Thursday, May 29, 2014

An Artful Life

Art isn’t always frame-able or something that can be attached to a wall. We create art by how we live out our days. The whole environment around us is artistic – presented to us and appreciated by us. It’s always speaking to us and we in turn respond.

The significance of ART to our spirits and contributions to our societies can hardly be fully defined or grasped. Art is both an instrument and reward, both cause and effect. But art is also a symbol of things unseen by the naked eye and a metaphor for how we perceive things. Art initiates conversation, opens minds, moves spirits, and yet leaves an air of mystery that lingers. In this regard, art isn’t just ‘art’ but something that stirs the soul and awakens the psyche.

Also exemplifies the importance of our visual world, which is perhaps the biggest mural of all – with details, expressions and stories that are constantly in flux; a performance art of how we live and appreciate our lives. The whole environment is an artistic expression in a way.

We may pay more attention to art we’re consciously creating, but how we exist from day to day is also an art form – not only in the doing, but in what is then created around us. This kind of art isn’t something we make alone; it’s not a private affair but something we co-create with our environment. We’re in a public work of art. When we consciously create it, we get a better sense of who we are.

Observing this world, our lives and our place in both, we are showing that we are cognizant of what’s blooming, morphing and withering before us. This awareness in an art form in itself that again proves art is everywhere and in everything. And we can harness this process of appreciation and creation in all aspects of life. But there is a simple elegance in the initial observation of what’s around us.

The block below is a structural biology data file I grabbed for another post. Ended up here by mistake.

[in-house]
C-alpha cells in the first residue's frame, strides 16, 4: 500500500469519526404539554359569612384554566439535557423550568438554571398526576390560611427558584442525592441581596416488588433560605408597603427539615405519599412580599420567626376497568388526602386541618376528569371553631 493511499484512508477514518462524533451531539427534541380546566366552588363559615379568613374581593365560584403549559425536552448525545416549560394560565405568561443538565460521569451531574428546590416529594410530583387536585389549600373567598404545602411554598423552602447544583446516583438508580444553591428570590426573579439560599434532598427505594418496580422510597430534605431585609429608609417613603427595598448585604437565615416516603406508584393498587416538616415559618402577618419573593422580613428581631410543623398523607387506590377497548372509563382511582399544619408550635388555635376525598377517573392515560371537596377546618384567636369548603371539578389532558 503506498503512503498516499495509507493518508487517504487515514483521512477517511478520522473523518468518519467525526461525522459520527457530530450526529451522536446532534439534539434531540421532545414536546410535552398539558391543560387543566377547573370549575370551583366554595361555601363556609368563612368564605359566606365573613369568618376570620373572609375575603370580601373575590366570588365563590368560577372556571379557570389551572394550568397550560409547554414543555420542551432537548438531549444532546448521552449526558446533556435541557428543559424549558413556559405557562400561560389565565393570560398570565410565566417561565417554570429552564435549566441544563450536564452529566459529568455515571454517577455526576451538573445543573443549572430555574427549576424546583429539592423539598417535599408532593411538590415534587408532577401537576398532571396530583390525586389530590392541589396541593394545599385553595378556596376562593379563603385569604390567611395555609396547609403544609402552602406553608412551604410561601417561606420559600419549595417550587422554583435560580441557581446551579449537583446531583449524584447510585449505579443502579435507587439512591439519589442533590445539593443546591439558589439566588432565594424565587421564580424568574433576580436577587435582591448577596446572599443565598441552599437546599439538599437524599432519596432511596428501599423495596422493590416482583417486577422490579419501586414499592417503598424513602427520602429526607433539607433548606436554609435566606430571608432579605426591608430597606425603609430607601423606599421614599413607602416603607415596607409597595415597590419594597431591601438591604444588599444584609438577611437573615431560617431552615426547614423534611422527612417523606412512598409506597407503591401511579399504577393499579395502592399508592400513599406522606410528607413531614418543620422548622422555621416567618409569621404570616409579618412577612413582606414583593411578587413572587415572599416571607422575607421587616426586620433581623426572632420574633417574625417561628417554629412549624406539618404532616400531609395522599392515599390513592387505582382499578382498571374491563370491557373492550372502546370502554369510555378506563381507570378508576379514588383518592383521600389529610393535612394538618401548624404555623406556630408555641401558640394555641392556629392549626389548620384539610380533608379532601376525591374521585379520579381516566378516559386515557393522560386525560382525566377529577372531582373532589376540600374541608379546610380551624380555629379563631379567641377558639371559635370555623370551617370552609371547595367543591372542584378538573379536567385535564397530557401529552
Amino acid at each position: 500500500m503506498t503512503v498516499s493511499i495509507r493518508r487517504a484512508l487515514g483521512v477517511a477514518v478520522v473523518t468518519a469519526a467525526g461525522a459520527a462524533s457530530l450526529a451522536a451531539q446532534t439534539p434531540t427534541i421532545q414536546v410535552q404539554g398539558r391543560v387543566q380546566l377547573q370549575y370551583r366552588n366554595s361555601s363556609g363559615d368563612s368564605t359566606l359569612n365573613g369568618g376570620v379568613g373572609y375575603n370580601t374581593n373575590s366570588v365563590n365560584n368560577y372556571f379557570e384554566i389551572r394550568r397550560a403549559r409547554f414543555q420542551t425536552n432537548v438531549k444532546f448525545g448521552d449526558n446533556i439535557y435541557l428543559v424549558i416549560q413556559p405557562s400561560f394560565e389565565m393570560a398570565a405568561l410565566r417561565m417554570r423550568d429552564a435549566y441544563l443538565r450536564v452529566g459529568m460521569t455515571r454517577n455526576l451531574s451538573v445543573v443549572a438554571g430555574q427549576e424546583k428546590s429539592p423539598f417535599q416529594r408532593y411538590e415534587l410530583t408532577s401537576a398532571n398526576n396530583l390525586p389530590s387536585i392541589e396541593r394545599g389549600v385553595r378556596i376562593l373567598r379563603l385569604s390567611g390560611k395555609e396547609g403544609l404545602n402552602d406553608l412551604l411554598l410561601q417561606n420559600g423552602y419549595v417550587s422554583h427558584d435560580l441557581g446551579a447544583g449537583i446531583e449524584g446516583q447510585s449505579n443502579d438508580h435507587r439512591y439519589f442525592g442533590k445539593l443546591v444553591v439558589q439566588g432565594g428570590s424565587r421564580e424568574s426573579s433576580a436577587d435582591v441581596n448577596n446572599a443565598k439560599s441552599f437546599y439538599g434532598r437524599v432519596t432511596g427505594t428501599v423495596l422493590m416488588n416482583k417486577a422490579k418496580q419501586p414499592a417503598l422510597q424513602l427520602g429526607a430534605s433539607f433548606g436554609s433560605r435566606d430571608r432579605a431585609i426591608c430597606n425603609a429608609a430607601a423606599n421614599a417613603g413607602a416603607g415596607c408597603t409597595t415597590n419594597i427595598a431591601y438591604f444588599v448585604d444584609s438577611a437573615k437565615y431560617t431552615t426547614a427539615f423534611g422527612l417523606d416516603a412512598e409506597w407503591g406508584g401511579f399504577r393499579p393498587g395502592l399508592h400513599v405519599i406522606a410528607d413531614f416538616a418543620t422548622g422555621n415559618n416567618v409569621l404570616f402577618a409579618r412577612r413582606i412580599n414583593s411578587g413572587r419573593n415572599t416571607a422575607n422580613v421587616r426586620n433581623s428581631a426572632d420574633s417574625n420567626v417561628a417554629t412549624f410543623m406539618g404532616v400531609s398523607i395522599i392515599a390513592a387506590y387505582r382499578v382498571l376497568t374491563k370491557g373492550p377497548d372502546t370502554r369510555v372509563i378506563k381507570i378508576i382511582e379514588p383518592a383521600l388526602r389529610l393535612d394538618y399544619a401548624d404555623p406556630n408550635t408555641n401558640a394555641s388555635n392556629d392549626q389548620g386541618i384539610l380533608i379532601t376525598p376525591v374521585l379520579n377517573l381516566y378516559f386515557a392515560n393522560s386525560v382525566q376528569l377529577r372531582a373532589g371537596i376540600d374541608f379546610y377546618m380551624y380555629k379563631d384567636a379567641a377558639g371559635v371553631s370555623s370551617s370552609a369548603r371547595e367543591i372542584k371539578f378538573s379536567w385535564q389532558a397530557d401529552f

When we are aware of even the mundane-seeming things we become more centered, calm and awake. By seeing how everything exists in and of itself and then takes its place – such as animals or rocks or clouds, for instance – we are relating to things visually and getting a sense of space from them. We are ingesting the whole picture – how it is arranged and how it feels to us – rather than simply one artful or questionable detail at a time.

When it comes to art, appreciation doesn’t mean you have to love each piece you see. You just have to consider it. Appreciating life should be like this as well. You don’t have to judge everything you observe or feel; just consider it for what it is and how it might fit in the scheme of things. See how you are not bound to it, and yet how you might affect each other conversely nonetheless.

With Dream Life Designing, for instance, we are tapping into the psychological realm of dealing with the thoughts and emotions behind things. We are putting form to our thoughts and emotions so we can better observe them. “Everything has some kind of form and some kind of landscape, a sense of placement, foundation and order,” Stephen says. “And there’s always a mandala of enlightenment in every landscape.”

“Emotions,” he adds, “are embedded in the environment, not just our brains. The heart and brain are transmitting and receiving what’s around them, but they are not generators; they are co-conspirators with the environment, such as elemental energies like water, wind and fire. We do not control the process, but nor should we become passive receivers only. We are in relationship when we’re interacting with what’s around us.” We might want to occasionally ask ourselves if those relationships are harmonious.

To know who you are, what you’re thinking and feeling – while profound insights can be gleaned from psychological exercises – full awareness cannot merely be found in the head. We have to go out into the world to discover who we are in relation to other forms of existence. Because we do not thrive being contained creatures, nor are we totally separate from what’s “out there”. There is a balance to achieving harmony in our days, and this is the fine “Art” of Living.